In the interview, Ken explains that the rising cost of Masters Tournament ticket prices is “100 percent related to Tiger (Woods)” and details the impact of Tiger’s name value as a brand for the Masters.
Kenneth Wisnefski, Founder and CEO of WebiMax, the fastest growing private company in New Jersey on the Inc. 500, announced the unveiling of a new website aimed at providing valuable information on brand management and reputation management for medium and large-sized businesses. Read more about the debut of BrandManagement.com on Yahoo! Finance.
In Ken Wisnefski’s latest article in The Washington Post’s “On Small Business” section, he discusses the NFL referee lockout and its possible effects on the NFL’s brand and fan loyalty. Read more at WashingtonPost.com.
Recently, the National Football League has been at the center of a controversy surrounding its replacement referees and the ongoing labor dispute with its regular officials. In my last article on PR News Online, I discussed the importance of utilizing public relations to address the issues at hand and keep the situation from becoming a significant problem for the NFL brand. Additionally, I contributed a piece to The Washington Post in which I discussed the strengths of the league’s fan base and how their loyalty has helped the organization remain successful.
Thus far, the continued support of the NFL fans is effectively minimizing the impact of the referee labor conflict. Currently, the league is witnessing an example of brand loyalty playing a very dominant role, which does not seem likely to subside. The fan base has not substantially diminished and no real backlash or protests have emerged from that audience, despite the media coverage the NFL has received due to the referees and blown calls.
In fact, the situation presents the NFL with an opportunity that they are failing to capitalize on. That is, the league and Roger Goodell can further strengthen their commitment to their fans by coming to a resolution with the regular referees, thus demonstrating to their patrons the importance of delivering a quality product. Although many news reports and industry insiders have indicated that a new deal to return the regular referees to the field is currently in the works; the NFL should address the negotiations publicly in order to maximize transparency and gain greater trust with fans.
The NFL brand is secure, but could always benefit from a more direct and proactive approach to such issues. The league has learned a valuable lesson from this incident and due to the loyalty of the fans, has not suffered. However, the brand shouldn’t hesitate to utilize platforms such as public relations and social media in order to better engage their audience and maintain their loyalty going forward.
This weekend, I read a blog post by our own Todd Bailey in which he discusses Scott Van Nuzer’s recent photo opportunity with President Obama at his pizzeria in Florida. After reading Todd’s blog (and subsequently, watching the the video which accompanied the post), I decided to research the topic a bit further and surprisingly found that according to Google’s suggested search… Scott Van Nuzer doesn’t exist.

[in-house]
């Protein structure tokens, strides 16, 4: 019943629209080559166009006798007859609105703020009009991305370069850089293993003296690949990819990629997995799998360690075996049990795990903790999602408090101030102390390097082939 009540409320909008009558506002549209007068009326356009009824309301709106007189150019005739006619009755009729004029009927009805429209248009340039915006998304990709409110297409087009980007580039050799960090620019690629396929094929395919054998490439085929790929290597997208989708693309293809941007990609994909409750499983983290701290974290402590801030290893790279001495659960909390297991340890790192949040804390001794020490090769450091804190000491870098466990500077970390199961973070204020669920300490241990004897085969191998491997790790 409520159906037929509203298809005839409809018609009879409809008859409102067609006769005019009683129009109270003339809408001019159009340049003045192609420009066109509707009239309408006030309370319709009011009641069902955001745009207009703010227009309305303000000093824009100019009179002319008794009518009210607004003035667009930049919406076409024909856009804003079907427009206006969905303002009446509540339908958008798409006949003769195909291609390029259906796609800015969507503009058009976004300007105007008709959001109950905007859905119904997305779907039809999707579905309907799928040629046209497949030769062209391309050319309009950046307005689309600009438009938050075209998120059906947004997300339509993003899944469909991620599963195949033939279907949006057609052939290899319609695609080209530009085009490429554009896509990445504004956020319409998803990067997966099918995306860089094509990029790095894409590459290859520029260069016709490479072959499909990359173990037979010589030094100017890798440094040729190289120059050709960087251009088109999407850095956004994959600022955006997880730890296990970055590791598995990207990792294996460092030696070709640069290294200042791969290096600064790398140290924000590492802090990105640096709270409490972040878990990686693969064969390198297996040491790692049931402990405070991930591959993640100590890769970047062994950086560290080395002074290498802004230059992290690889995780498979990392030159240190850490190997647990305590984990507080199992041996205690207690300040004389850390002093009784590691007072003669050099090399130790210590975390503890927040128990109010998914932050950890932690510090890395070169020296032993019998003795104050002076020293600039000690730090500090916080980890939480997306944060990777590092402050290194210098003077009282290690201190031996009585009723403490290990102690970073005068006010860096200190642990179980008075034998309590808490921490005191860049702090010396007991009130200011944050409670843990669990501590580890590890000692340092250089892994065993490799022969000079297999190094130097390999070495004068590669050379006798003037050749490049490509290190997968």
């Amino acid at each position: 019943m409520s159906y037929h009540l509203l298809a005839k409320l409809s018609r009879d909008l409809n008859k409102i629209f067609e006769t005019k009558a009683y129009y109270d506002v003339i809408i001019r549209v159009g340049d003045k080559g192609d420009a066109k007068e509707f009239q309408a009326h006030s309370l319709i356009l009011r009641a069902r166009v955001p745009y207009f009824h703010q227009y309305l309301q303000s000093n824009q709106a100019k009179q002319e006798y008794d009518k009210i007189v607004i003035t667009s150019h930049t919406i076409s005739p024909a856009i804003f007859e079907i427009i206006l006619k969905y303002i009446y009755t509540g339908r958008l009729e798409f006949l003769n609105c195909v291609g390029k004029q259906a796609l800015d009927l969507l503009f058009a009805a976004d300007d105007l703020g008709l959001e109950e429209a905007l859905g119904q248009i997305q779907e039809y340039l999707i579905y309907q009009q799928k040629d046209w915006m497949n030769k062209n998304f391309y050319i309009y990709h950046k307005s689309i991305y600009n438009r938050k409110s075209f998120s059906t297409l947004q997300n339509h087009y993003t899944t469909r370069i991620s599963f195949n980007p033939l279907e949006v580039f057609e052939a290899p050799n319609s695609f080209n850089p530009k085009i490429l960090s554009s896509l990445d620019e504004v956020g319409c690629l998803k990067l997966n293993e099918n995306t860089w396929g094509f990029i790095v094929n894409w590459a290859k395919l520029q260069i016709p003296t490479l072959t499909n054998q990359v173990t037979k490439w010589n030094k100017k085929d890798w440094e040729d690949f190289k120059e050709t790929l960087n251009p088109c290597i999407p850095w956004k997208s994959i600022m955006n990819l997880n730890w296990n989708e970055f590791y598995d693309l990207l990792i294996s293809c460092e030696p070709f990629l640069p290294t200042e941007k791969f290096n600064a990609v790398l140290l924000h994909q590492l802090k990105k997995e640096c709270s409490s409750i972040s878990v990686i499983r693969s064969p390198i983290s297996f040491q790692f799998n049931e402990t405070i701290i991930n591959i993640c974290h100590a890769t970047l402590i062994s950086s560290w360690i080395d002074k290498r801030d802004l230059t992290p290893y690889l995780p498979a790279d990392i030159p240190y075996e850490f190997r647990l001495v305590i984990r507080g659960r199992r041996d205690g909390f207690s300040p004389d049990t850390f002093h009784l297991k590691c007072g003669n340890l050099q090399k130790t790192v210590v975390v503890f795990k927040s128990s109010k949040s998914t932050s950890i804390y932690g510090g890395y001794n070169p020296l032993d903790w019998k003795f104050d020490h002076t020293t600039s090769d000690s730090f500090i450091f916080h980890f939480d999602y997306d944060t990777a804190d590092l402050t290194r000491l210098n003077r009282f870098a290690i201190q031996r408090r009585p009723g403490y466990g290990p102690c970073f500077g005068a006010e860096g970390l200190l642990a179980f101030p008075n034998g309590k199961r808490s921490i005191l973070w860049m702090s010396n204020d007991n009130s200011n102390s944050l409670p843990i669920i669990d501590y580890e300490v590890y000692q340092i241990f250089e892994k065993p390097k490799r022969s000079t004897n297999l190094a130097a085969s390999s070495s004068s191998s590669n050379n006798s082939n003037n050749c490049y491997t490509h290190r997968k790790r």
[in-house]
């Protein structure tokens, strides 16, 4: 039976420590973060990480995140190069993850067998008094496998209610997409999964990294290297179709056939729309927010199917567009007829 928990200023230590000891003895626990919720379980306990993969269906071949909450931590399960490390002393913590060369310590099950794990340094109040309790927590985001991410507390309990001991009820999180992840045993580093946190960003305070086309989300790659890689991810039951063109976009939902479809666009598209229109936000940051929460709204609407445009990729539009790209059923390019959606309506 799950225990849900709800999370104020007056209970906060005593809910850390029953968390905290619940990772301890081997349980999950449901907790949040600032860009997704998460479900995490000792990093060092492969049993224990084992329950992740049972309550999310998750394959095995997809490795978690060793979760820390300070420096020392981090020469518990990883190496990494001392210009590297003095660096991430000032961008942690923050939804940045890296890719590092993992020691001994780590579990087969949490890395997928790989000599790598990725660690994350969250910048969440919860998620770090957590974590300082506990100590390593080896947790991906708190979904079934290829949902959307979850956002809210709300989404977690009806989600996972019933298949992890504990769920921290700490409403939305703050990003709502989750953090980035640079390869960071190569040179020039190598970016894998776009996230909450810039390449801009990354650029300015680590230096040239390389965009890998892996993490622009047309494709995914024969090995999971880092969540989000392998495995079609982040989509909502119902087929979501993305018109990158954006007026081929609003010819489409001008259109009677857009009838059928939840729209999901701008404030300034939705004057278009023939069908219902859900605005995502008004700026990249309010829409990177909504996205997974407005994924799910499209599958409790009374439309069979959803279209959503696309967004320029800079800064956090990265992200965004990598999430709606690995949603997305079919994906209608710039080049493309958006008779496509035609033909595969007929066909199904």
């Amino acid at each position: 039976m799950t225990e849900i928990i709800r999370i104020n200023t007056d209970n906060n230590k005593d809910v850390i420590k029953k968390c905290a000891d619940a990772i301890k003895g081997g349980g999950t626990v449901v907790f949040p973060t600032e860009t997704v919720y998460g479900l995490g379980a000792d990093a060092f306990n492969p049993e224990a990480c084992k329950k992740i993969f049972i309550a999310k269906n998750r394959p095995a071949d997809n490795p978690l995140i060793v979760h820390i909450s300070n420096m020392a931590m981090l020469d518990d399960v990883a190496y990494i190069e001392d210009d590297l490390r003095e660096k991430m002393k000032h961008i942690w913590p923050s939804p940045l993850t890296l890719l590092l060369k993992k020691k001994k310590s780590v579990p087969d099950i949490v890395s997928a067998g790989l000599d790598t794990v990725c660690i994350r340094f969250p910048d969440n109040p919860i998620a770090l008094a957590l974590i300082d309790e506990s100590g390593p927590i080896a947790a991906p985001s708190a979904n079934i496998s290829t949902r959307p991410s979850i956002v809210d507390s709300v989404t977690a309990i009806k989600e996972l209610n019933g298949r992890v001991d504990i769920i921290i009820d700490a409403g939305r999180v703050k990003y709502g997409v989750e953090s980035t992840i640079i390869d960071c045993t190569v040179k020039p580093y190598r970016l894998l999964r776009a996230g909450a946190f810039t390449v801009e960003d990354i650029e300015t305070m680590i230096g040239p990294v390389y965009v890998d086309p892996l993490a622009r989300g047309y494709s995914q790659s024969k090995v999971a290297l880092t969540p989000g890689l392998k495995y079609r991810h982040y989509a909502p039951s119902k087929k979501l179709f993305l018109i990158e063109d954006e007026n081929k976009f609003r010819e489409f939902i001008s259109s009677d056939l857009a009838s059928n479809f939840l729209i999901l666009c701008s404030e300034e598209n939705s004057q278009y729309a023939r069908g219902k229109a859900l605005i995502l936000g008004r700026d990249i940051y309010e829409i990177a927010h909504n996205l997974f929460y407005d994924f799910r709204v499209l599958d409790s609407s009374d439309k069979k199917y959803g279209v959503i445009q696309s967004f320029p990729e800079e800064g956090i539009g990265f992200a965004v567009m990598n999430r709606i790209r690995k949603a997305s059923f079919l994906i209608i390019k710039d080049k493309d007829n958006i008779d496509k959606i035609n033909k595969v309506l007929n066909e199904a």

Where in the World is Scott Van Nuzer?
Google Instant, a feature that was designed to supplement suggested search, (A.K.A. autocomplete) has been around for a while now and has actually proven to be fairly accurate and effective at predicting queries as users enter them. However, the term “Scott Van Nuzer” offered no Google Instant results. Instead, the search engine recommended the term “Scott Van Duzer”, which yielded a plethora of relevant results from legitimate, authoritative sites including news outlets and popular blogs.
Digging a bit deeper, I found that “Scott Van Nuzer” also provides results from sources such as ABC News, CBS News, Yahoo! and New York Magazine. The pages and articles found within the SERPs for both terms are clearly referring to the same individual, but obviously, only one name can be correct.
Van Nuzer vs. Van Duzer
As far as Google is concerned; the pizzeria owner question is in fact Scott Van Duzer, although many other sites refer to him differently. The nomenclatural nightmare seems to stem from his restaurant’s Yelp profile. In various comments that appeared on the page following the “bearhug” incident, several commenters referred to the Big Apple Pizza owner as “Van Nuzer” and many news and media outlets followed suit. Google’s algorithm was able to sort out the confusion in the SERPs, but other small businesses may not be so lucky.
The Butterfly Effect
A simple grammatical error could have significantly affected Scott Van Duzer and his business’ online visibility following a publicity stunt which should have actually helped his brand gain awareness on the Web. Such issues validate the usefulness of digital brand management and should serve as a reminder to business owners that it is absolutely critical to carefully monitor their company’s presence online.
Virtually every company can benefit from incorporating brand management techniques into their marketing initiatives; online and offline. If Scott Van Duzer’s story has taught business owners anything, it should be the importance of both their name and brand and how these terms are being presented throughout the Web.